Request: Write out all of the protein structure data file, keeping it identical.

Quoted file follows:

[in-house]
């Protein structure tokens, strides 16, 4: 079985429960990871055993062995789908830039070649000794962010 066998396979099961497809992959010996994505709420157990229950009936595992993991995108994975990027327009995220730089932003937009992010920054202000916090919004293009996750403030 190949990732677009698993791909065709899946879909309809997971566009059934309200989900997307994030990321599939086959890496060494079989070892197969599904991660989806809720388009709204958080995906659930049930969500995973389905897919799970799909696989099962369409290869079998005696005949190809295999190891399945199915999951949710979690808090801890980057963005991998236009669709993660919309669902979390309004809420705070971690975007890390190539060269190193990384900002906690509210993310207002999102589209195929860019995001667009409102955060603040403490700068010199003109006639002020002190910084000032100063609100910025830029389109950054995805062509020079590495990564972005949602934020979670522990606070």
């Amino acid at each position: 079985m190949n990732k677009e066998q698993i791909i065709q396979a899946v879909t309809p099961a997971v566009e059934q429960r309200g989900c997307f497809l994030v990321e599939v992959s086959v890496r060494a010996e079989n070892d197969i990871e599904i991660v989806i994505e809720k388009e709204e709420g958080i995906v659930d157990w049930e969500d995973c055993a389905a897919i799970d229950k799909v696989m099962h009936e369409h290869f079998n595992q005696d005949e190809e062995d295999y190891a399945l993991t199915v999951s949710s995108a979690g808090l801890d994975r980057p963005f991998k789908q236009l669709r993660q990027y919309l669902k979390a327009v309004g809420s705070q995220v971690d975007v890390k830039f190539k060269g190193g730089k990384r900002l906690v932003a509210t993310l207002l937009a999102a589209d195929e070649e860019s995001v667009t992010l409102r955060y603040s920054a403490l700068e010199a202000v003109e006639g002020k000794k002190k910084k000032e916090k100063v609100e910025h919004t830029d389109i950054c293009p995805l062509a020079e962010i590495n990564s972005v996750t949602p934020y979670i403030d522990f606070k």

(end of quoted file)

[in-house]
């Protein structure tokens, strides 16, 4: 079985429960990871055993062995789908830039070649000794962010 066998396979099961497809992959010996994505709420157990229950009936595992993991995108994975990027327009995220730089932003937009992010920054202000916090919004293009996750403030 190949990732677009698993791909065709899946879909309809997971566009059934309200989900997307994030990321599939086959890496060494079989070892197969599904991660989806809720388009709204958080995906659930049930969500995973389905897919799970799909696989099962369409290869079998005696005949190809295999190891399945199915999951949710979690808090801890980057963005991998236009669709993660919309669902979390309004809420705070971690975007890390190539060269190193990384900002906690509210993310207002999102589209195929860019995001667009409102955060603040403490700068010199003109006639002020002190910084000032100063609100910025830029389109950054995805062509020079590495990564972005949602934020979670522990606070």
């Amino acid at each position: 079985m190949n990732k677009e066998q698993i791909i065709q396979a899946v879909t309809p099961a997971v566009e059934q429960r309200g989900c997307f497809l994030v990321e599939v992959s086959v890496r060494a010996e079989n070892d197969i990871e599904i991660v989806i994505e809720k388009e709204e709420g958080i995906v659930d157990w049930e969500d995973c055993a389905a897919i799970d229950k799909v696989m099962h009936e369409h290869f079998n595992q005696d005949e190809e062995d295999y190891a399945l993991t199915v999951s949710s995108a979690g808090l801890d994975r980057p963005f991998k789908q236009l669709r993660q990027y919309l669902k979390a327009v309004g809420s705070q995220v971690d975007v890390k830039f190539k060269g190193g730089k990384r900002l906690v932003a509210t993310l207002l937009a999102a589209d195929e070649e860019s995001v667009t992010l409102r955060y603040s920054a403490l700068e010199a202000v003109e006639g002020k000794k002190k910084k000032e916090k100063v609100e910025h919004t830029d389109i950054c293009p995805l062509a020079e962010i590495n990564s972005v996750t949602p934020y979670i403030d522990f606070k």